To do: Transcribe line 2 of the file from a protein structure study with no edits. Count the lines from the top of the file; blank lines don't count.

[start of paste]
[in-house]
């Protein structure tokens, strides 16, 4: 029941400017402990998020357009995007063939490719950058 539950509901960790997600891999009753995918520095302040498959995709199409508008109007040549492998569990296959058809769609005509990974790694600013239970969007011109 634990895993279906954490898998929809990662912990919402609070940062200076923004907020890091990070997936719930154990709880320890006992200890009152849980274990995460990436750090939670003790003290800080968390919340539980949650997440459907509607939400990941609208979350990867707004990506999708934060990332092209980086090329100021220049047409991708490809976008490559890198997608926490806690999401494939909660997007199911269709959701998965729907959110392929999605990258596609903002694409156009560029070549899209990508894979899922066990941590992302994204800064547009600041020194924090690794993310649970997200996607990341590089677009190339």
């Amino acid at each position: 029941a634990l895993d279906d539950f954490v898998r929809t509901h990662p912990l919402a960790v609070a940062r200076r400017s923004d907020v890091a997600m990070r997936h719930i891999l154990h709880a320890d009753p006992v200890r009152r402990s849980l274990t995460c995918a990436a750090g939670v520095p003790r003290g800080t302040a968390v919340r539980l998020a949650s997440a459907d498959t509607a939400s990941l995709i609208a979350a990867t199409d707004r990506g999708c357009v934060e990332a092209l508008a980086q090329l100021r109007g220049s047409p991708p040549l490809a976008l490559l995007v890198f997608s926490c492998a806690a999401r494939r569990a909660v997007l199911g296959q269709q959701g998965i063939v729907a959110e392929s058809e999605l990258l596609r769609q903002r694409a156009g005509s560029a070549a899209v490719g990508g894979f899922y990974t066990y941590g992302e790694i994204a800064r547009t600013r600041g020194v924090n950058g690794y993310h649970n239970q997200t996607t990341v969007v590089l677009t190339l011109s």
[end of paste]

């Protein structure tokens, strides 16, 4: 029941400017402990998020357009995007063939490719950058 539950509901960790997600891999009753995918520095302040498959995709199409508008109007040549492998569990296959058809769609005509990974790694600013239970969007011109 634990895993279906954490898998929809990662912990919402609070940062200076923004907020890091990070997936719930154990709880320890006992200890009152849980274990995460990436750090939670003790003290800080968390919340539980949650997440459907509607939400990941609208979350990867707004990506999708934060990332092209980086090329100021220049047409991708490809976008490559890198997608926490806690999401494939909660997007199911269709959701998965729907959110392929999605990258596609903002694409156009560029070549899209990508894979899922066990941590992302994204800064547009600041020194924090690794993310649970997200996607990341590089677009190339």